Bruce Anne Shook, Mendenhall Middle School, Greensboro, NC
Copyright 2002 Cahners Business Information, Inc.
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Product Details

  • Age Range: 12 and up
  • Grade Level: 7 and up
  • Lexile Measure: 870L (What's this?)
  • Hardcover: 231 pages
  • Publisher: Dial (May 27, 2002)
  • Language: English
  • ISBN-10: 0803727453
  • ISBN-13: 978-0803727458
  • Product Dimensions: 8.7 x 5.6 x 0.9 inches
  • Shipping Weight: 13.6 ounces
  • Average Customer Review: 4.4 out of 5 stars  See all reviews (59 customer reviews)
  • Amazon Best Sellers Rank: #1,779,286 in Books (See Top 100 in Books)

More About the Author

Chris Crowe was born in Danville, Illinois, and attended schools in Illinois, New Mexico, and California before his parents settled down in Tempe, Arizona, where he graduated from McKemy Junior High and McClintock High School. He attended Brigham Young University on a football scholarship (and played in the 1974 Fiesta Bowl) and earned a BA in English. He taught English at McClintock High for 10 years while attending Arizona State University part-time, earning his masters and doctorate degrees.

He is the author of several books, most notably MISSISSIPPI TRIAL, 1955, which won several awards, including the 2003 International Reading Association's Young Adult Novel Award. His nonfiction book, GETTING AWAY WITH MURDER: THE TRUE STORY OF THE EMMETT TILL CASE, was an Jane Addams Honor book. His first children's book, JUST AS GOOD: HOW LARRY DOBY CHANGED AMERICA'S GAME, appeared in 2012. His newest book is a historical novel DEATH COMING UP THE HILL, scheduled to be released in October 2014.

Chris married his high school sweetheart, and they live in Provo, Utah, where he works in the English department at BYU. They are the parents of four children and grandparents of two lovely girls and three handsome boys.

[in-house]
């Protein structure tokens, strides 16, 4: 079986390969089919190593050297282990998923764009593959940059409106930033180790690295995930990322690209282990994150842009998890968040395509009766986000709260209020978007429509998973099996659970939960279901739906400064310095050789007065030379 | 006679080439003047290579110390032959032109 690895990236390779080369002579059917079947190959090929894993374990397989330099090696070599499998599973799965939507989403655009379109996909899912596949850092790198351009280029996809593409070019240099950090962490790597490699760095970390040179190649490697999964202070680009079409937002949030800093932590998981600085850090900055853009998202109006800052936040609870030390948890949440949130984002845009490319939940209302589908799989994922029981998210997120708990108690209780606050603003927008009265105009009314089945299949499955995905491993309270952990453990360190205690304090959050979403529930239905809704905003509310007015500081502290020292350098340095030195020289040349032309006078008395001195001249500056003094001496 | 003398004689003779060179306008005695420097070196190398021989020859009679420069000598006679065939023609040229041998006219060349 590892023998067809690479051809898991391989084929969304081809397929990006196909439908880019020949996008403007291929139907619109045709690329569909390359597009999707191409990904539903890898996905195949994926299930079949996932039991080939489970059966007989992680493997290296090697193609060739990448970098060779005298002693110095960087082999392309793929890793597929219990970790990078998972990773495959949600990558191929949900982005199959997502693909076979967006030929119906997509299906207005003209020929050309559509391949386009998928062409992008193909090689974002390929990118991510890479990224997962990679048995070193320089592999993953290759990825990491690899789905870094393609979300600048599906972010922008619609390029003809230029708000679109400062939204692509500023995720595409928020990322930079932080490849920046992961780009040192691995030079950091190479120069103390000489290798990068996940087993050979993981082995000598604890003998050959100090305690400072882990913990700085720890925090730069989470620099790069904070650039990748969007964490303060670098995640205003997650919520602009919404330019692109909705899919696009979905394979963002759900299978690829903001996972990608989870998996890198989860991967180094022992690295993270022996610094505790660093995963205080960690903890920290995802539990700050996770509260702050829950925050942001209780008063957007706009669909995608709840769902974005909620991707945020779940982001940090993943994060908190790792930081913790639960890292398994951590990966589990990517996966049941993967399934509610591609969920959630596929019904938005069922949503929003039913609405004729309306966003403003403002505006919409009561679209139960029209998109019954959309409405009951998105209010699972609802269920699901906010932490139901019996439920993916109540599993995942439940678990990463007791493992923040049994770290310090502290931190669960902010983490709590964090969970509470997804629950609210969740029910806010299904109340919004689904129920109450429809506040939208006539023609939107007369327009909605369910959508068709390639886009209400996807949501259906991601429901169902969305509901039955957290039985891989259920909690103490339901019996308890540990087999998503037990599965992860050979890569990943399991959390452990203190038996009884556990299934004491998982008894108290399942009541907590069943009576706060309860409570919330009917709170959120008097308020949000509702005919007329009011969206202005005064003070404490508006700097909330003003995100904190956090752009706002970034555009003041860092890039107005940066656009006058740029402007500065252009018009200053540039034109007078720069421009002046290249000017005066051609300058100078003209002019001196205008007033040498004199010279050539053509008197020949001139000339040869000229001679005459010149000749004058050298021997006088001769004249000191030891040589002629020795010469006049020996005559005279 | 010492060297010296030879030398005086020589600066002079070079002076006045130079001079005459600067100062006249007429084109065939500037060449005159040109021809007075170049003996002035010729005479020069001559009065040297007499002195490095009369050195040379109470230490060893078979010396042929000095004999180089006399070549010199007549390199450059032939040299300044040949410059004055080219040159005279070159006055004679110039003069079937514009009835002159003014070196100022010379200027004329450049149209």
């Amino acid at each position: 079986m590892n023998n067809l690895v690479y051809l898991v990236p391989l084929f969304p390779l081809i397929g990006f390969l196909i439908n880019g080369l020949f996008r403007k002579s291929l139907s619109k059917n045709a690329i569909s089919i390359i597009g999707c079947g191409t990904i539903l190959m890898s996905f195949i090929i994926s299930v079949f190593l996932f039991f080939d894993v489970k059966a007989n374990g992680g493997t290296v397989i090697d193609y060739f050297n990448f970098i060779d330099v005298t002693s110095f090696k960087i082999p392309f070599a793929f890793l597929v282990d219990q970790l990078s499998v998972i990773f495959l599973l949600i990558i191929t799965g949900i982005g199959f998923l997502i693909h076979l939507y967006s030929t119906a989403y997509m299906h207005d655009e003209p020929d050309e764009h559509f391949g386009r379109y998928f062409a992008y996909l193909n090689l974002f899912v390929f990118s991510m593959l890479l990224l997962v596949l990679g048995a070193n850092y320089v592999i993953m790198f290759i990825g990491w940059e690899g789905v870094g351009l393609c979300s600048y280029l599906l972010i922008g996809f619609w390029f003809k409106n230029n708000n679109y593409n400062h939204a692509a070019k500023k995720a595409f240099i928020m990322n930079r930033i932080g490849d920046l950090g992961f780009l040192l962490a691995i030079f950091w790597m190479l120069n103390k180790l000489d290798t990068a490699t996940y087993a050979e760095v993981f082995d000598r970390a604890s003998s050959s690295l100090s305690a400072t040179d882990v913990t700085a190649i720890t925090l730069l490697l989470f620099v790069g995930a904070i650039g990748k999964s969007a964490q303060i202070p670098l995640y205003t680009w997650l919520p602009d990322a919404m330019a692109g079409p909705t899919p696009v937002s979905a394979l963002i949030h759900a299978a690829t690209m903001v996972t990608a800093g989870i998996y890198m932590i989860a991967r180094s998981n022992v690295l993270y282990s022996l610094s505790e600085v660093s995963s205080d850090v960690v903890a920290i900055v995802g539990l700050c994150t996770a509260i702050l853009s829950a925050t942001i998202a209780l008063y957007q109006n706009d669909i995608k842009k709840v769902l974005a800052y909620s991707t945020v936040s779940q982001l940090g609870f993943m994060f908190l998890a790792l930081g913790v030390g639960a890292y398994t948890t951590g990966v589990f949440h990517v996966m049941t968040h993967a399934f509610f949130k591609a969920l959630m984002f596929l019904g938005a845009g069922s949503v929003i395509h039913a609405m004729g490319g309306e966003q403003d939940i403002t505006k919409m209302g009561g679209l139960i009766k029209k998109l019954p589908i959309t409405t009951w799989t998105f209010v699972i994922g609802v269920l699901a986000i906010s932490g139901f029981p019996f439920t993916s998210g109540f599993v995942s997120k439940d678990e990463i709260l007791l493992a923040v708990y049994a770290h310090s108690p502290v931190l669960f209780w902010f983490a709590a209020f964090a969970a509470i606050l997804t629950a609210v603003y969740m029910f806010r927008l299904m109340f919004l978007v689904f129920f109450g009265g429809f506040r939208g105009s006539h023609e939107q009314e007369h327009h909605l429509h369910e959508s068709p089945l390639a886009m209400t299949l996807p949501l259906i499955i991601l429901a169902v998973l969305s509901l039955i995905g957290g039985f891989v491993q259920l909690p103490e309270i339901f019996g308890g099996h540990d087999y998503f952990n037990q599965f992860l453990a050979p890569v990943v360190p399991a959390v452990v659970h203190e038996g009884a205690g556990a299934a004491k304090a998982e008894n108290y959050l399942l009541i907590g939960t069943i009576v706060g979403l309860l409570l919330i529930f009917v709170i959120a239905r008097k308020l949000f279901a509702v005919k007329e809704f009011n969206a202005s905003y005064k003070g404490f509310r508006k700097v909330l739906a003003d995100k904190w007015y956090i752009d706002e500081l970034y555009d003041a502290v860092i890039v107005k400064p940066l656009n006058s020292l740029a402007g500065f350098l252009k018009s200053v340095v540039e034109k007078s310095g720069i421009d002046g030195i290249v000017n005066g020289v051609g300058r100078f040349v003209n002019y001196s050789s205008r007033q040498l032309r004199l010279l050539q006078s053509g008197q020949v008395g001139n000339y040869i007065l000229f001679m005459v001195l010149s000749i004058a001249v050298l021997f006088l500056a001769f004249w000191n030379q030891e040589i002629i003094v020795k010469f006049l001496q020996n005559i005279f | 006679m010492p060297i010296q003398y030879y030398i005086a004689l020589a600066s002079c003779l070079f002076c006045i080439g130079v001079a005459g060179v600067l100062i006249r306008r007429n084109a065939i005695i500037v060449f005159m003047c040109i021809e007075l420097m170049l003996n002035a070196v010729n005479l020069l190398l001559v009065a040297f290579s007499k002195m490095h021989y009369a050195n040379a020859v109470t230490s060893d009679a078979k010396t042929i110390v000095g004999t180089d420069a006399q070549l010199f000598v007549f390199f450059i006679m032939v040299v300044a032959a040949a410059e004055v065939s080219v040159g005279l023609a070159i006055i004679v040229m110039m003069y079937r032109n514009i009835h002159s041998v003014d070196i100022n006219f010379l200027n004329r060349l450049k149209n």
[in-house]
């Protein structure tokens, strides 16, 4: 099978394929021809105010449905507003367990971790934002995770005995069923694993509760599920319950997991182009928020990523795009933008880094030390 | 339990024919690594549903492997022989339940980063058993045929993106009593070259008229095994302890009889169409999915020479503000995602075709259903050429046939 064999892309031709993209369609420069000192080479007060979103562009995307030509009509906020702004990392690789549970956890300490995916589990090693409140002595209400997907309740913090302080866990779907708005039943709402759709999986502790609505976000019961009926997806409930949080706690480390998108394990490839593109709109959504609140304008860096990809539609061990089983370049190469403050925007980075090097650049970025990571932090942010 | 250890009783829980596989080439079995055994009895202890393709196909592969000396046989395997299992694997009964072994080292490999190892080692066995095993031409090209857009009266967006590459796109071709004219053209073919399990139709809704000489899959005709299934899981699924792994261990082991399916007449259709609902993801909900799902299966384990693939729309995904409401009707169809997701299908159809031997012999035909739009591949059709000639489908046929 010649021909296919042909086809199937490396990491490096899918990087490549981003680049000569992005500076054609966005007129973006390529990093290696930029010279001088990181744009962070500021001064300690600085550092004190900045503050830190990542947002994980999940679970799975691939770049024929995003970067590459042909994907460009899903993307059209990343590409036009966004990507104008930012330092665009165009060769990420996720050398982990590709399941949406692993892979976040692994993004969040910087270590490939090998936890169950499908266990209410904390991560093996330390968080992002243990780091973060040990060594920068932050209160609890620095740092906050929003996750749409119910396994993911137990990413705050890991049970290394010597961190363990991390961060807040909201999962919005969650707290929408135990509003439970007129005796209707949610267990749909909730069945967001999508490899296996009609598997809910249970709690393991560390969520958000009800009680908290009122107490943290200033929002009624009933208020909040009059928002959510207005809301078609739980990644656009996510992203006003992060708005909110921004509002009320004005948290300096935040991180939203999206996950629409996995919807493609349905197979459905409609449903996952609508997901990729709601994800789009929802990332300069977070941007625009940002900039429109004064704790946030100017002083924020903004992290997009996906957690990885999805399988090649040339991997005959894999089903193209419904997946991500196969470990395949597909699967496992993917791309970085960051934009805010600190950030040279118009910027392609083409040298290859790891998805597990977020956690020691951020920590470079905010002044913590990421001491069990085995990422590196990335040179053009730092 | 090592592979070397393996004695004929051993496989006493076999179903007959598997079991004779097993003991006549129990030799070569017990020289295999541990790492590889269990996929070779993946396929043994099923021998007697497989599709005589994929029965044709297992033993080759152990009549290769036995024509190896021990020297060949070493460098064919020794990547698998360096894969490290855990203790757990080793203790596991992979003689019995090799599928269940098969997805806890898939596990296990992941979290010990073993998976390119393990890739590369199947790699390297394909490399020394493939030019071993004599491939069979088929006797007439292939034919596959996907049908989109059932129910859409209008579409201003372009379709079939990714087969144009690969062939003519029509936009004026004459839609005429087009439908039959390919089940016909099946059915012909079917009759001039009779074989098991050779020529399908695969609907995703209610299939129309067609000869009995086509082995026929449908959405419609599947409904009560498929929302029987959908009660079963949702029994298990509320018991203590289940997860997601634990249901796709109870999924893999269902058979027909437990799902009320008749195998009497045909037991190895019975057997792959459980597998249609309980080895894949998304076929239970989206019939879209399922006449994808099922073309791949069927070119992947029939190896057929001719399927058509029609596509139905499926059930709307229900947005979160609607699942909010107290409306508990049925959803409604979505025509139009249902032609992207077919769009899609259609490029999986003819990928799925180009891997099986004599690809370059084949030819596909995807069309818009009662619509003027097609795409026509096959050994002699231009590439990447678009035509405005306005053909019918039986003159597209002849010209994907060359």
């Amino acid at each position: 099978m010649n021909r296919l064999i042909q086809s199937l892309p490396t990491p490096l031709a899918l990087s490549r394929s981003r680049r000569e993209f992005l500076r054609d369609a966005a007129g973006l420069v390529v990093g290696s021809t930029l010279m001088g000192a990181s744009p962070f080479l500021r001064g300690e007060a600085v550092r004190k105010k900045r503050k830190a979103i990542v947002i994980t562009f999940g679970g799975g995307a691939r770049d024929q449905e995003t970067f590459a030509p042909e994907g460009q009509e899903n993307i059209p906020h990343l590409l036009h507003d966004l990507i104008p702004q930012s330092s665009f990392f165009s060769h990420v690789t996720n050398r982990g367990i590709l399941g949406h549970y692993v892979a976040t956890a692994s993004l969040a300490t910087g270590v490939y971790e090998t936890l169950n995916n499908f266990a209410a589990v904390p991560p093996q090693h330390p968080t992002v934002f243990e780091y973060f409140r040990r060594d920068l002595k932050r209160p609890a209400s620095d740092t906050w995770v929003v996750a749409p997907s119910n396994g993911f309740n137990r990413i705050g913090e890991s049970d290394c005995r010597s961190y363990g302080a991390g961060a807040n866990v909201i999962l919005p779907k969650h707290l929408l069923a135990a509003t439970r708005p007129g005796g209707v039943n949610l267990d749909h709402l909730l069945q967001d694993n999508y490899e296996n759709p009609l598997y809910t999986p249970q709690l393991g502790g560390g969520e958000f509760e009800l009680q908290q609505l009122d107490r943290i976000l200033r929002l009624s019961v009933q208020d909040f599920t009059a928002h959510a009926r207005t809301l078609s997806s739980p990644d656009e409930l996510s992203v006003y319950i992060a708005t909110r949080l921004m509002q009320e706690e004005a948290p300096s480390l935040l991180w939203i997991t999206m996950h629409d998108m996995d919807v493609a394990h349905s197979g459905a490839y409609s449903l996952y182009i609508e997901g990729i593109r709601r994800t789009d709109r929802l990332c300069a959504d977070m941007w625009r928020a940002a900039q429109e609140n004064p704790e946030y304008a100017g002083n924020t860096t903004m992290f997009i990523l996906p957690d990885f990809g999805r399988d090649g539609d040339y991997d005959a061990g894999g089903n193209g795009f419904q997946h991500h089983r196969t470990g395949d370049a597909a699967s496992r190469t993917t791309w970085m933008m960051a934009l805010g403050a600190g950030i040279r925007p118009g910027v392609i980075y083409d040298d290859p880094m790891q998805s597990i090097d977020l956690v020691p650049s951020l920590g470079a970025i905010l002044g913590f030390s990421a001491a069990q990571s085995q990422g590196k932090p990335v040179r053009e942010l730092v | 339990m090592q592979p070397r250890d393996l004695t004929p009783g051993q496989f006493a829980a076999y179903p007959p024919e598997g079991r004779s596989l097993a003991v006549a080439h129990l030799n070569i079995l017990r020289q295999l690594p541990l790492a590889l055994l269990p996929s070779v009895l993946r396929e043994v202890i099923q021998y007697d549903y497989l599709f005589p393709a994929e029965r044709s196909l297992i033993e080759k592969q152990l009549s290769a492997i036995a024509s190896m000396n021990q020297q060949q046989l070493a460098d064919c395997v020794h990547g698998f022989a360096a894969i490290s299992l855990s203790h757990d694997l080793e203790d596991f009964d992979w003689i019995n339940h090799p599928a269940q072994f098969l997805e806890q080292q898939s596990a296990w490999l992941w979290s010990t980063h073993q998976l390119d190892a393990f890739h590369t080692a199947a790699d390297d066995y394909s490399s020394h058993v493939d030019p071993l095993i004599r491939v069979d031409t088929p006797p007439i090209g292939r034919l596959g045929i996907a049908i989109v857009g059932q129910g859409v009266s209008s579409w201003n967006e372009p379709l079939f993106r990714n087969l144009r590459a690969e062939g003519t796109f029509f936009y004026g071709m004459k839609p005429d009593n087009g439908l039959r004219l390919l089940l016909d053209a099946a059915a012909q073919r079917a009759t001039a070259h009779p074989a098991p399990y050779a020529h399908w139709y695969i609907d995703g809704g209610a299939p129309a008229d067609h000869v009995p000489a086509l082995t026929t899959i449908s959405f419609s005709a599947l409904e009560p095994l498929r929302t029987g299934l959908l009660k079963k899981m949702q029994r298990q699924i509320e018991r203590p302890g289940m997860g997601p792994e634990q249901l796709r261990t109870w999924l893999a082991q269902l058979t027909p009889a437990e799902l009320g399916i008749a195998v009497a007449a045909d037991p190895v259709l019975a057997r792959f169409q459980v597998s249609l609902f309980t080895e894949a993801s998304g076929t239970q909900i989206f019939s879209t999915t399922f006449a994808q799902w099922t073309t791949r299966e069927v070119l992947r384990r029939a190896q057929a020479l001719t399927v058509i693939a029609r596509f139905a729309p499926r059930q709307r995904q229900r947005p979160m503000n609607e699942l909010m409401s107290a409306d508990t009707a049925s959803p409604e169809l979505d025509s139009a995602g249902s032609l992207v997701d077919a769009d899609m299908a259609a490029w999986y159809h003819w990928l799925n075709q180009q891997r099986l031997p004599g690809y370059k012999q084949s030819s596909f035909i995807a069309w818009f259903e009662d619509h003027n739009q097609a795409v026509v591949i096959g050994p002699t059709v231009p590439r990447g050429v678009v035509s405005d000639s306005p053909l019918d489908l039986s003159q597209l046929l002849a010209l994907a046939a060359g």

Customer Reviews

This book will win awards.
Karen Glennon
To see what really happened you'll have to read this great book.
Strawberry bear
My students were required to read this novel.
LovelyRogers

Most Helpful Customer Reviews

9 of 10 people found the following review helpful By L. Darin on February 19, 2006
Format: Paperback
Mississippi Trial, 1955 is an eye-opening account of the tragic events leading up to the murder of Emmett Till, an African American boy from Chicago visiting relatives in 1950's Mississippi. This fictional story is based on true events and is told through the eyes of Hiram Hilburn, a white 16-year-old boy visiting his beloved grandfather in Mississippi for the summer. As a tentative connection forms between Hiram and Emmett, Hiram must soon face the realities around him as a local young man from Mississippi decides to viciously show Emmett his place. This initial attack triggers a chain of events that lead to the brutal murder of Emmett. As Hiram begins to see the depth of hatred and racism around him, he finally starts to understand the reasons behind the tension in the relationship between his grandfather and his civil rights-minded father. This story illustrates Hiram's inner struggle as he discovers difficult truths about the grandfather he loves, and comes face to face with the harsh and ugly realities of racism in the south. This book does a wonderful job of giving readers a glimpse into a dark part of our country's history that needs to be remembered, examined, and learned from - not forgotten. As a reader I felt like I was there is Mississippi with Hiram as he struggled with his own feelings and whether he should risk his own safety to do what he felt was right. This is an excellent book that is tough to read at times, but that shines a light on human darkness and demands that we don't look away. I highly recommend this book!